Favorite thing: Lowell has had so much Federal and private money poured into it for the preservation of its textile past. Several mill buildings and complexes have been made into museums and art exhibit space. There is a National Park with park rangers to give directions and tell you more of the history of this town at the edge of industrialization. Now in 2004 the town tries to reshape itself once again...into a different era...where all the industry has fled to overseas production, and the tenement houses are filled with immigrant and low income populations trying to find a way in the new society. It's an interesting study.
The Merrimack Canal is a canal that runs through Lowell. The canal which was dug in the 1820's, begins at the Pawtucket Canal just above Swamp Locks and empties into the Merrimack River. The MERRIMACK CANAL was the first major canal to be dug at Lowell exclusively for power purposes.
Lowell's 5.6 mile canal system which weaves through the downtown and historical neighbourhoods, is both an engineering marvel and a relaxing and beautiful place for a stroll.
Luther Ladd was a 19-year old private in the 6th Massachusetts Voluntary Infantry at the start of the Civil War. As the regiment passed through Baltimore en route to Washington on April 19, 1861, a riot broke out, shots were fired and Ladd and three other soldiers were killed, making them the first casualties of the Civil War. Ladd is buried in Lowell's Monument Square, beneath the Ladd and Whitney monument.
The LADD WHITNEY MEMORIAL is dedicated to the veterans of Lowell.
Located at 8 Kirk Street, at the corner of Kirk and Merrimack Street is the Gothic Revival SAINT ANNE'S EPISCOPAL CHURCH built in 1825.
It's such a beautiful church with its wonderful stained glass windows, some of which are Tiffany.
Along the last century, Lowell got loads of immigrant to work in it mills. A large number of them where french canadians, some of the close to 1 million who moved from Québec to USA between 1850 and 1950.
For me to walk in the early morning in this city bring this question : 'How come I am not an american ?'
Lowell's arena is named after late Massachusetts senator Paul Tsongas, a Lowell native. The Arena is the home of the Lowell Devils minor league hockey team, an affiliate of the New Jersey Devils, as well as to the UMass Lowell Riverhawks hockey team. The Arena sponsors many events throughout the year which include rock concerts, sporting events, conventions and trade shows. If you're going to be in the area it might be a good idea to check the Arena's Web site to see if anything happening there catches your interest. http://www.paultsongasarena.com/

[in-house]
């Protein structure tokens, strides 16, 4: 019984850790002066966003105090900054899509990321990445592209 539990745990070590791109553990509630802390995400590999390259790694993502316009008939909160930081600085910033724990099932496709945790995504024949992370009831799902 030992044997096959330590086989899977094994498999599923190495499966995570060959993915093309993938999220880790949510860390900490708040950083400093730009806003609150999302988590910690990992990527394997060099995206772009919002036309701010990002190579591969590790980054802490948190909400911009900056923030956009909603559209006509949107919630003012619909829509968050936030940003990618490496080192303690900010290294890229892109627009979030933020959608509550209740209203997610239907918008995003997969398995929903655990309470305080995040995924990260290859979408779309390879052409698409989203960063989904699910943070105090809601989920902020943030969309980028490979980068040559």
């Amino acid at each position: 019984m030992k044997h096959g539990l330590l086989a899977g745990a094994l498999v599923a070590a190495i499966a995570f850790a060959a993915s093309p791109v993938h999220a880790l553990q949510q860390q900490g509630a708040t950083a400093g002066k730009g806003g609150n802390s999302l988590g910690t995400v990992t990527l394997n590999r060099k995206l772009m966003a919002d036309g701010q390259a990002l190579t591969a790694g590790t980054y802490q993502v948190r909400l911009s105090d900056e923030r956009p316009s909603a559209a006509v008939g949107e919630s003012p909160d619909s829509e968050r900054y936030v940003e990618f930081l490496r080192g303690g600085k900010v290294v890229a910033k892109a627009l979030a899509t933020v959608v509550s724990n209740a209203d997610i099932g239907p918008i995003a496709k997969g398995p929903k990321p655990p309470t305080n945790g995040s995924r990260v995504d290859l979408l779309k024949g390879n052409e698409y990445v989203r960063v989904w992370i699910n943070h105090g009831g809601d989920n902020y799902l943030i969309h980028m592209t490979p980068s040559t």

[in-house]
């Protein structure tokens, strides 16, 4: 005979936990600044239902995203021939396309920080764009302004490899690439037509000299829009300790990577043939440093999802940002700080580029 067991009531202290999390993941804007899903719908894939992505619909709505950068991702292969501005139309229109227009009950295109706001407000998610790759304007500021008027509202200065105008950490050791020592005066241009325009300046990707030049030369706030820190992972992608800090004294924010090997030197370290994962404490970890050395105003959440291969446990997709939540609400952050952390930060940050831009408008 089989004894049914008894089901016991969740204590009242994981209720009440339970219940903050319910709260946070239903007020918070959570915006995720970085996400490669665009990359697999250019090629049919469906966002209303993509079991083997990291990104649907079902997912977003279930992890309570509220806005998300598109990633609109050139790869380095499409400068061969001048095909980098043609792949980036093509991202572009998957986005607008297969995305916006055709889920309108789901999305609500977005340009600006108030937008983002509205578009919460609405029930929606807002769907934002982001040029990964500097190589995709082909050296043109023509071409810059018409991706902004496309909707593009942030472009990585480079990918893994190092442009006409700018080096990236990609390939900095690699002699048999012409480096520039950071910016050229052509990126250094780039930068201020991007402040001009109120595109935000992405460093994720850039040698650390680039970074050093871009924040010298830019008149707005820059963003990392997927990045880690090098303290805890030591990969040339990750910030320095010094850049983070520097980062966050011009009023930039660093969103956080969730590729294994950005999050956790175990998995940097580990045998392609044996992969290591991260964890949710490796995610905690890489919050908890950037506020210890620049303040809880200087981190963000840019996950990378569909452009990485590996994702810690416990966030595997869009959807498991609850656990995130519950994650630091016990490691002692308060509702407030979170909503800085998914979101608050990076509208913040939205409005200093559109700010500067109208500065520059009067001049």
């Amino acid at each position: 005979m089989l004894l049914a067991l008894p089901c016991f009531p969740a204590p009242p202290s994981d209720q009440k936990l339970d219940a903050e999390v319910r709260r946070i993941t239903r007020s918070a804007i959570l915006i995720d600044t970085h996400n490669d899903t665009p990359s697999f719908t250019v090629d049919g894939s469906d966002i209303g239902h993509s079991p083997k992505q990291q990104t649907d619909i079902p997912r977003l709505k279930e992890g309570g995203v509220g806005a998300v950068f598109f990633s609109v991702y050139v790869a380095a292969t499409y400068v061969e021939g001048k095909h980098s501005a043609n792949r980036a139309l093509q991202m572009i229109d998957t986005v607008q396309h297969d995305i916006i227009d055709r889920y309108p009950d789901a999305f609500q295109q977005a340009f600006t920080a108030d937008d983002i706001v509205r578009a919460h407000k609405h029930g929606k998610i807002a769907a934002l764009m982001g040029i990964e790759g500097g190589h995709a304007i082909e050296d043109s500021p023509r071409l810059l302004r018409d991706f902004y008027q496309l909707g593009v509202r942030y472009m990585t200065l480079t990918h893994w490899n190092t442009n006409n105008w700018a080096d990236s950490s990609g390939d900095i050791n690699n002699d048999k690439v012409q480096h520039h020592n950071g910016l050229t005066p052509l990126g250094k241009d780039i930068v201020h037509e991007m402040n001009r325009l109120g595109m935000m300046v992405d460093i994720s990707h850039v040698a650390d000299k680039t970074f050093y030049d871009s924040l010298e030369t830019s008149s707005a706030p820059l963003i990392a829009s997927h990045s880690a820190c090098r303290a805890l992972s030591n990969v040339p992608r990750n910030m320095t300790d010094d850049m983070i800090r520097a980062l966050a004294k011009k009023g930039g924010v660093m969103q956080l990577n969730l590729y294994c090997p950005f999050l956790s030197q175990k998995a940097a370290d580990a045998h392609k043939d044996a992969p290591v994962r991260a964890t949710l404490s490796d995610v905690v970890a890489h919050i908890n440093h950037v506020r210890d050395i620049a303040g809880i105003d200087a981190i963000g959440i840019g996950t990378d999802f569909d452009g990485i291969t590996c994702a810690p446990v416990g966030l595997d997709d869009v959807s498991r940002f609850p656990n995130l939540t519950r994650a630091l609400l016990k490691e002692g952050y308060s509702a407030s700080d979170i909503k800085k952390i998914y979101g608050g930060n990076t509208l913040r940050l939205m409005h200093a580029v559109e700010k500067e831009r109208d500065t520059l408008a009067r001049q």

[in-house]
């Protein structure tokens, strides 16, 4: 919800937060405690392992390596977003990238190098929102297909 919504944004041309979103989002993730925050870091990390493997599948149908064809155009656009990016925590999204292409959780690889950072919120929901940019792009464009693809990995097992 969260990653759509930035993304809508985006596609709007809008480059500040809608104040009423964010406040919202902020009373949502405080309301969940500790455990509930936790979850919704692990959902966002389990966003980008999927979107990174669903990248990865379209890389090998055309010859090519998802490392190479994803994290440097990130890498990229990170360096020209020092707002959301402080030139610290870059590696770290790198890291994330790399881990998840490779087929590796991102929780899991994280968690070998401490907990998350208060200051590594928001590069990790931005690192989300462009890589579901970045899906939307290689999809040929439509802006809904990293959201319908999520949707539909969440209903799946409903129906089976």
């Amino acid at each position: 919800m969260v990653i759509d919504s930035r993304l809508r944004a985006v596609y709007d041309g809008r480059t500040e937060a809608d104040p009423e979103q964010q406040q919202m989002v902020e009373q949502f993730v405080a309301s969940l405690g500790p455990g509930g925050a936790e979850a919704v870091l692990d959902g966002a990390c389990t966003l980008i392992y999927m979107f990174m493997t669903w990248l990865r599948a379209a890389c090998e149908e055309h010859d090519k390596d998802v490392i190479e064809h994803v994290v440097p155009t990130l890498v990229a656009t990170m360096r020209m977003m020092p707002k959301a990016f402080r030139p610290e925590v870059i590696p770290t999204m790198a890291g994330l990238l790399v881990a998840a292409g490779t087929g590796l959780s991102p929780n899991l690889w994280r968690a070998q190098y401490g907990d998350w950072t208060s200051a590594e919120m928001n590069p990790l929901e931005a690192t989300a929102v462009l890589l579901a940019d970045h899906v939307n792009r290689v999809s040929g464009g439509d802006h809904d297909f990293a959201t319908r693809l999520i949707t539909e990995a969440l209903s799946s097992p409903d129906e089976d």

Fondest memory: The Tsongas Arena hosted the Men's World Curling Championship in 2006.
If you are coming to Lowell for its Mill History, I suggest reading Call the Darkness Light by Nancy Zaroulis...a novel of a teen as a Mill Girl in the early 1800s. With Zaroulis' attention to detail, I found my self easily transported to walking the neighborhoods I knew growing up where the heroine experienced her difficult years to maturity.
Fondest memory: Being blessed in the '50s by a couple of very special gals sharing a bit of their teen years with me as we experienced the transition from the Big Band era into the age of Rock 'n Roll/R&B. Being able to dance at Holy Trinity's 50 cents record hops on High St. one night with brief drop-in visits by the Fours....Lads, Freshmen, Aces, Mcguire Sisters, Jerry Vale, Platters, etc. and then dance to the Big Bands at the Commodore Ballroom (and Totem Pole, albeit down off 128) the next night.
Favorite thing: Located at 79 Dutton St., just across the Merrimack Canal, is the Lowell MASONIC TEMPLE, a white stone building with 8 huge Greek-style columns at the front.
Favorite thing: All along the chanel,energetic base from witch they built all those mills, you will see all those red bricks building. You may even visit the 'mill museum' within the Boot Cotton Mill.